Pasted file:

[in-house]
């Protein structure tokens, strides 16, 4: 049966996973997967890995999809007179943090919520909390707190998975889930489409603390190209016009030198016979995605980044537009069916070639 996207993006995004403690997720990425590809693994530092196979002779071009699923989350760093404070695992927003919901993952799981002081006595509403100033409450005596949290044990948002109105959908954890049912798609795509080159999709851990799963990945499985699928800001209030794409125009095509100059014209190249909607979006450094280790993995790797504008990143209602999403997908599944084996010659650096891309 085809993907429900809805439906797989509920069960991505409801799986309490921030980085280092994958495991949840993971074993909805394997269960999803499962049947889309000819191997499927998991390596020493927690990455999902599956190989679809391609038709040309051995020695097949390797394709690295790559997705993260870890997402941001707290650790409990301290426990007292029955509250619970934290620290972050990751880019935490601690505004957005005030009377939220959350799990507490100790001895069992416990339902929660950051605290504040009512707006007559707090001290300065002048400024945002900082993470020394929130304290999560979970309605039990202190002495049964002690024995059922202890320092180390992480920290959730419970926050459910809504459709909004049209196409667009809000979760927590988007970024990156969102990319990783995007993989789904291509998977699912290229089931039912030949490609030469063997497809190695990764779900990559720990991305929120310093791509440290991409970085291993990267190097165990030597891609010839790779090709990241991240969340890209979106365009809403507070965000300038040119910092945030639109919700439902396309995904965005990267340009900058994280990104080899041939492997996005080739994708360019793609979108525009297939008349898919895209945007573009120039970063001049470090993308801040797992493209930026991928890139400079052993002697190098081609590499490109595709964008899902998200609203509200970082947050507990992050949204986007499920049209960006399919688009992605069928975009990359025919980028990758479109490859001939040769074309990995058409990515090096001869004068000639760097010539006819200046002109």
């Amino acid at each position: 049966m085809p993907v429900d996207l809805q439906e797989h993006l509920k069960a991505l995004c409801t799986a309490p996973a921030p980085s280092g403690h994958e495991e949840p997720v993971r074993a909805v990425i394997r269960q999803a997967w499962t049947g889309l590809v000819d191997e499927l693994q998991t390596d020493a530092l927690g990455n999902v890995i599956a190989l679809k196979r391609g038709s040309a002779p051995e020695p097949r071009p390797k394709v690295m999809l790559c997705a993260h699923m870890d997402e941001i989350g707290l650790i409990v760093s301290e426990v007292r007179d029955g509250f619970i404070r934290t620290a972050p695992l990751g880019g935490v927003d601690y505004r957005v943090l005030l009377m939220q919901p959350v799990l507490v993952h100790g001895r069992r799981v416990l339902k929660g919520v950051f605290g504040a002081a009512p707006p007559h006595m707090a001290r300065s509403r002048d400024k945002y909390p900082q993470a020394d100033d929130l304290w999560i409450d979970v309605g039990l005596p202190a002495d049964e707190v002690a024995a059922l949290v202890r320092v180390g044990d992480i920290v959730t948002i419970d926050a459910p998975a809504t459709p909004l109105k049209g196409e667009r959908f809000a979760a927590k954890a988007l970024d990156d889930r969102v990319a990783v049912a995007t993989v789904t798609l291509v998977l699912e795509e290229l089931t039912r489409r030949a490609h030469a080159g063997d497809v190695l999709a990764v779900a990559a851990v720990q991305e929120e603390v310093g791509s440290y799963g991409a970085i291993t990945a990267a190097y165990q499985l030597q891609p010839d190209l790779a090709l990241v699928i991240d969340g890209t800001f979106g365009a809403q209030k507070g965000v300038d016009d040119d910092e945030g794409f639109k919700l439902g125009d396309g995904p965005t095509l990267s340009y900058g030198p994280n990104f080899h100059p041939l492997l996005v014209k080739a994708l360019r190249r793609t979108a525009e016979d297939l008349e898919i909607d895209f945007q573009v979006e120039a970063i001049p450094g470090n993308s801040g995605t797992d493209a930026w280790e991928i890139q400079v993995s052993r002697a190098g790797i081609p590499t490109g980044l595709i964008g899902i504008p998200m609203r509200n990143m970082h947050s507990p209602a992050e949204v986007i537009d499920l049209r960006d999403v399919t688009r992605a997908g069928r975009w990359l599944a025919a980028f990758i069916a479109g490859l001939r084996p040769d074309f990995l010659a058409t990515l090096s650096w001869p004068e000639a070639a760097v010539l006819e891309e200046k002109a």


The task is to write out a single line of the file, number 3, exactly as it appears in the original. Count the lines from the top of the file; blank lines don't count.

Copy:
């Amino acid at each position: 049966m085809p993907v429900d996207l809805q439906e797989h993006l509920k069960a991505l995004c409801t799986a309490p996973a921030p980085s280092g403690h994958e495991e949840p997720v993971r074993a909805v990425i394997r269960q999803a997967w499962t049947g889309l590809v000819d191997e499927l693994q998991t390596d020493a530092l927690g990455n999902v890995i599956a190989l679809k196979r391609g038709s040309a002779p051995e020695p097949r071009p390797k394709v690295m999809l790559c997705a993260h699923m870890d997402e941001i989350g707290l650790i409990v760093s301290e426990v007292r007179d029955g509250f619970i404070r934290t620290a972050p695992l990751g880019g935490v927003d601690y505004r957005v943090l005030l009377m939220q919901p959350v799990l507490v993952h100790g001895r069992r799981v416990l339902k929660g919520v950051f605290g504040a002081a009512p707006p007559h006595m707090a001290r300065s509403r002048d400024k945002y909390p900082q993470a020394d100033d929130l304290w999560i409450d979970v309605g039990l005596p202190a002495d049964e707190v002690a024995a059922l949290v202890r320092v180390g044990d992480i920290v959730t948002i419970d926050a459910p998975a809504t459709p909004l109105k049209g196409e667009r959908f809000a979760a927590k954890a988007l970024d990156d889930r969102v990319a990783v049912a995007t993989v789904t798609l291509v998977l699912e795509e290229l089931t039912r489409r030949a490609h030469a080159g063997d497809v190695l999709a990764v779900a990559a851990v720990q991305e929120e603390v310093g791509s440290y799963g991409a970085i291993t990945a990267a190097y165990q499985l030597q891609p010839d190209l790779a090709l990241v699928i991240d969340g890209t800001f979106g365009a809403q209030k507070g965000v300038d016009d040119d910092e945030g794409f639109k919700l439902g125009d396309g995904p965005t095509l990267s340009y900058g030198p994280n990104f080899h100059p041939l492997l996005v014209k080739a994708l360019r190249r793609t979108a525009e016979d297939l008349e898919i909607d895209f945007q573009v979006e120039a970063i001049p450094g470090n993308s801040g995605t797992d493209a930026w280790e991928i890139q400079v993995s052993r002697a190098g790797i081609p590499t490109g980044l595709i964008g899902i504008p998200m609203r509200n990143m970082h947050s507990p209602a992050e949204v986007i537009d499920l049209r960006d999403v399919t688009r992605a997908g069928r975009w990359l599944a025919a980028f990758i069916a479109g490859l001939r084996p040769d074309f990995l010659a058409t990515l090096s650096w001869p004068e000639a070639a760097v010539l006819e891309e200046k002109a």